Engineering Student’s Research Aimed at Walking Again

A Vanderbilt mechanical engineering student is studying technology that can help overcome his paralysis.

It’s hard to imagine a better motivator than hardship. It’s hard to imagine a bigger obstacle than hardship. Experience can play out in very different ways. A Vanderbilt engineering student is taking his future into his own hands and working on new legs.

As described in a Vanderbilt News article, Andrew Ekelem, a mechnical engineering Ph.D. student, is working to develop an exoskeleton that would allow him to walk again. Ekelem suffered a paralyzing snowboarding accident, and despite multiple surgeries, was faced with the reality he might never walk again. At least on his own.

Originally inspired to study stem cell treatment of paralysis through bioengineering, Ekelem (shown at left in the image) later shifted his focus to mechanical engineering when he realized medical advances are exceptionally slow with such treatments. Looking for faster solutions, he joined up with advisor, Michael Goldfarb, H. Fort Flowers professor of mechanical engineering at Vanderbilt, who has been developing exoskeleton technology for years.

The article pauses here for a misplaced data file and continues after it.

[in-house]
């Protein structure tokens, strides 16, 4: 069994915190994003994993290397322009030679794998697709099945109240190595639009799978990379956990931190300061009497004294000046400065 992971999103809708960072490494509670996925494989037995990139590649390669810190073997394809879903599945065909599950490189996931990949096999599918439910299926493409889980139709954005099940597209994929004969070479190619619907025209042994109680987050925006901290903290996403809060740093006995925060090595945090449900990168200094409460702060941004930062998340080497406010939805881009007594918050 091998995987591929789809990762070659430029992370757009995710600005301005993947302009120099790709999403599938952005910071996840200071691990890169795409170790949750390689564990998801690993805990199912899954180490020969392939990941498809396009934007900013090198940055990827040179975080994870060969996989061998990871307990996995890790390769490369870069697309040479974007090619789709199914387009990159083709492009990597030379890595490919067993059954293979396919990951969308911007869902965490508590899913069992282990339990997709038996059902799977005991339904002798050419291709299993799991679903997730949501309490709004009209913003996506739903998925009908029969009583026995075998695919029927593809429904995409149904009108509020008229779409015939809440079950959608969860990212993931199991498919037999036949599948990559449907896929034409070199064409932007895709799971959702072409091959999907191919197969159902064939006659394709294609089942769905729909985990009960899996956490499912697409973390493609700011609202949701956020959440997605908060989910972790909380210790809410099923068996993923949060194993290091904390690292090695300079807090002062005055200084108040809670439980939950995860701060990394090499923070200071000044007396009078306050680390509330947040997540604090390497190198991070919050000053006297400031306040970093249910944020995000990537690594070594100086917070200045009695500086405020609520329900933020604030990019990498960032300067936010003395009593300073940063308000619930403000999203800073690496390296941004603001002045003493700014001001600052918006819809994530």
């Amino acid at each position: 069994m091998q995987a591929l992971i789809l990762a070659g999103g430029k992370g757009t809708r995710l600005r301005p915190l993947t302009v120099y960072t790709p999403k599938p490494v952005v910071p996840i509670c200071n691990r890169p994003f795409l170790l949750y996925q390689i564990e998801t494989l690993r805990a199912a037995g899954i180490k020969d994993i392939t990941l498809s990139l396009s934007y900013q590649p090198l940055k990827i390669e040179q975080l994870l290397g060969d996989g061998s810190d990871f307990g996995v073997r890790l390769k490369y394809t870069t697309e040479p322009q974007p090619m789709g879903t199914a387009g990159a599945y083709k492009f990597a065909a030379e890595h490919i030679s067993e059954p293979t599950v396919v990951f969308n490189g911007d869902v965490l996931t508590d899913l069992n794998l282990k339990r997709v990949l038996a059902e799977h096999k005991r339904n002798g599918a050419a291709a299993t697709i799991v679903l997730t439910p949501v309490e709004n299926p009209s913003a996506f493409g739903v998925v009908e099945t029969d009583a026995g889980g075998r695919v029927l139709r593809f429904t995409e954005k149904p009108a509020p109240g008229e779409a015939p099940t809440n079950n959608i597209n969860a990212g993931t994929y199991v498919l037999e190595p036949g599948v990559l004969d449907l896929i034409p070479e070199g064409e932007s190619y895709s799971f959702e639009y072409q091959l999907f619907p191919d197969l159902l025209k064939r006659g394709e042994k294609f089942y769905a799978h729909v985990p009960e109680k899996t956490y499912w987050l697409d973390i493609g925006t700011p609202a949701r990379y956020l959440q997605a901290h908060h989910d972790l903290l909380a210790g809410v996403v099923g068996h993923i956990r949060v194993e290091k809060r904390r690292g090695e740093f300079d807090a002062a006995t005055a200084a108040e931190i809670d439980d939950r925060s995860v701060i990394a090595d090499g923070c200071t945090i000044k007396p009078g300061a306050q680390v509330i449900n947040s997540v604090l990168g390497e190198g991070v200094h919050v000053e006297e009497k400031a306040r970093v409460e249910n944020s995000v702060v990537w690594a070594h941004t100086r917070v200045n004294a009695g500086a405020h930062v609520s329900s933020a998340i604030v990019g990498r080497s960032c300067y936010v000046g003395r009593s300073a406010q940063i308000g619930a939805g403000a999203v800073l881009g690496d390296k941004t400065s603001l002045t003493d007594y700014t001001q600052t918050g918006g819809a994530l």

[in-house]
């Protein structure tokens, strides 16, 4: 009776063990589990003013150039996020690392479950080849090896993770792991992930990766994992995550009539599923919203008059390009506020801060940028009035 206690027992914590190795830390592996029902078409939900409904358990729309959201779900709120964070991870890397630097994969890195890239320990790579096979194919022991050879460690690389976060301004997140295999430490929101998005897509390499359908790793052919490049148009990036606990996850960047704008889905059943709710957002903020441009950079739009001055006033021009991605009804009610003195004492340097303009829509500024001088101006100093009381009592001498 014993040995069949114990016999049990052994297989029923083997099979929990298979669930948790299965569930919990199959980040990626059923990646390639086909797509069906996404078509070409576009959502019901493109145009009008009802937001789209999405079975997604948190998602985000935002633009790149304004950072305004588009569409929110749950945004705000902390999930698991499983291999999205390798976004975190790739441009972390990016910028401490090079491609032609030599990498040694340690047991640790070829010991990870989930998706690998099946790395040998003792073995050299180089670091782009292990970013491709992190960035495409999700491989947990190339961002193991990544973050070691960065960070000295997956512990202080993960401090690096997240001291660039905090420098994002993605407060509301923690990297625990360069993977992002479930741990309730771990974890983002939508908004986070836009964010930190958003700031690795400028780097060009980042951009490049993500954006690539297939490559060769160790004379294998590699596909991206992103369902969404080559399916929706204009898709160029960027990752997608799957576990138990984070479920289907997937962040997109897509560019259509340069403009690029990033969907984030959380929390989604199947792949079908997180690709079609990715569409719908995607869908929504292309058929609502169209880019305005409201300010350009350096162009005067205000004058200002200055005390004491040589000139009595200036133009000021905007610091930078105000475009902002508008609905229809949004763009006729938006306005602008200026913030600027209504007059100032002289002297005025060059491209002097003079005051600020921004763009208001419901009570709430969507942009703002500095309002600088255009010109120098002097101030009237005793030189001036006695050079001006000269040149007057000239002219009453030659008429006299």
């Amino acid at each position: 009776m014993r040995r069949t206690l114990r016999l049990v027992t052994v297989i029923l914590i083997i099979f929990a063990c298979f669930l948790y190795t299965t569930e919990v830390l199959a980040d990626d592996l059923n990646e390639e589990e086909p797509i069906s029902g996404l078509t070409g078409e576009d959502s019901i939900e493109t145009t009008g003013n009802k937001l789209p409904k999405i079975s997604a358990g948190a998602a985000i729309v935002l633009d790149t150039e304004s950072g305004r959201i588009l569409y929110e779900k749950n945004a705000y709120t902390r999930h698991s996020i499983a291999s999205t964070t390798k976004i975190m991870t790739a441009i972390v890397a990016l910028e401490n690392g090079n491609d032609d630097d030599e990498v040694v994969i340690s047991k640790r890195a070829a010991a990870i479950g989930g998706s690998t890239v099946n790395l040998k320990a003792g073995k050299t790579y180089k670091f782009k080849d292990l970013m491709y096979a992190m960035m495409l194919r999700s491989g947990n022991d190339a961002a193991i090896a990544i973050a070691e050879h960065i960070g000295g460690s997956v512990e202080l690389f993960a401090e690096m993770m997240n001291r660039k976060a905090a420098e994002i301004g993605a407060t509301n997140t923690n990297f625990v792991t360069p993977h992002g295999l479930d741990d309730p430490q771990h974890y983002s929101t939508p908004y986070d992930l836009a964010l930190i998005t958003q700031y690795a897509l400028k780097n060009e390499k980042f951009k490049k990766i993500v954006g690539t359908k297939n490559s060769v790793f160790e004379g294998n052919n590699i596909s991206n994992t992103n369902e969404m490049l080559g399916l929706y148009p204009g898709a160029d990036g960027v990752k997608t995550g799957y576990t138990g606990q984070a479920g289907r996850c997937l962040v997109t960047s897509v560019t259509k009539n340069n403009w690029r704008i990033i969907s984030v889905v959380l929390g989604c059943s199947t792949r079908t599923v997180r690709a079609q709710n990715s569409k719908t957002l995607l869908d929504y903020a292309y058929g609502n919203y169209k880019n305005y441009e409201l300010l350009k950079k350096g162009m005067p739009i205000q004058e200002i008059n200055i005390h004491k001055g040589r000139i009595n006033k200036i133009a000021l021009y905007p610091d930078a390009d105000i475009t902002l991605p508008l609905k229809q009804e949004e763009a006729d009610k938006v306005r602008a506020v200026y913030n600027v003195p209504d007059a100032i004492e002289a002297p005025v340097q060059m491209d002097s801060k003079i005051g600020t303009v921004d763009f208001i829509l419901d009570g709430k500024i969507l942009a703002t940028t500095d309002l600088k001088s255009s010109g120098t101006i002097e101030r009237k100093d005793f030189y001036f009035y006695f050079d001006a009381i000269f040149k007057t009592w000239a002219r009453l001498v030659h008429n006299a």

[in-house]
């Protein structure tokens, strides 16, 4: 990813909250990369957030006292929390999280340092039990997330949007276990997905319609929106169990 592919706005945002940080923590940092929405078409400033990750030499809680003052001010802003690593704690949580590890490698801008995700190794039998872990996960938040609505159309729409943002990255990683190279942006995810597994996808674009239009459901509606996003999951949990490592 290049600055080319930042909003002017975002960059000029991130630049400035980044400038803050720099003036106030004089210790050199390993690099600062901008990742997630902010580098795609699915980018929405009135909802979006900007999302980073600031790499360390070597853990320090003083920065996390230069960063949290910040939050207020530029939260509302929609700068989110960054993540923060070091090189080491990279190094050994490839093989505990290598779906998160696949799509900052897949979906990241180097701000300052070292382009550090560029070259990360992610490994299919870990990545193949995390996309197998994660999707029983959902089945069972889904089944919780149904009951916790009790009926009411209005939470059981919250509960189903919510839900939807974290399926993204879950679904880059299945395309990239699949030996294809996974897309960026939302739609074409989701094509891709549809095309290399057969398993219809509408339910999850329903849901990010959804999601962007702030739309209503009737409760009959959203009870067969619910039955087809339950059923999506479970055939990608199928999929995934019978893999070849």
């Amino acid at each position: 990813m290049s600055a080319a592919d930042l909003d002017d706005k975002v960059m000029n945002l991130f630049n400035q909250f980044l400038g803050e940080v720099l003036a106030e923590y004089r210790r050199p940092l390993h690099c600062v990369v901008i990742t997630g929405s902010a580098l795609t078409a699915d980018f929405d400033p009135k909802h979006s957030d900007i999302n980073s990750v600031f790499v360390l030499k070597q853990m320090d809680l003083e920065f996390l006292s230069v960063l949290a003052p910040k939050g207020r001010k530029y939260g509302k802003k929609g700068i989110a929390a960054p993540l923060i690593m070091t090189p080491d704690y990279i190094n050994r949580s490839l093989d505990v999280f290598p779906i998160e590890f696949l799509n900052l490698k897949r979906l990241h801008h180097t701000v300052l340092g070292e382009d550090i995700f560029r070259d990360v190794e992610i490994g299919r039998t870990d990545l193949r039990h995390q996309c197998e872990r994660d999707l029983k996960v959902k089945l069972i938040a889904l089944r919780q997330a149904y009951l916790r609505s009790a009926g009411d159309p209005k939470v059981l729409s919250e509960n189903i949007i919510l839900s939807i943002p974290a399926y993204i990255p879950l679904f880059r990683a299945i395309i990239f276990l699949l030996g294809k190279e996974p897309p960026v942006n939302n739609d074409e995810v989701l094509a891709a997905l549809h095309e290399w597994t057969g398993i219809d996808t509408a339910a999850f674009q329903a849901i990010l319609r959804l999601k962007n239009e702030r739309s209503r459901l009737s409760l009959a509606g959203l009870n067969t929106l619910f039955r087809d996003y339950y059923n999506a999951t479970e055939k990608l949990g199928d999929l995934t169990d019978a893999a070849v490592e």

Goldfarb’s exoskeleton design is in trials at five spinal cord rehabilitation centers across the US. Ekelem gets to work with and help advance the technology, which one day may allow him to walk again. Goldfarb acknowledges that Ekelem’s perspective is invaluable as well, and that his motivation will go a long way to making the concept successful.

The current exoskeleton design is called Indego and is licensed to Parker Hannifin under investigational use. The device weighs 26 lb, is made up of five pieces, which can be easily taken on and off, and is transportable.

Ekelem is working on collecting data and advancing the designs for greater efficiency and mobility. The newest addition is electronic stimulation to help promote the user’s own muscles to contribute to the motion, and thereby conserve battery life, as well as improving muscle health.

Seeing the promise this technology shows already, it is easy to imagine how well it will work 10 years from now. That is assuming the right people with the right motivation are keeping up the momentum.

The video below discusses more about the current Indego technology.


Image: John Russell/Vanderbilt University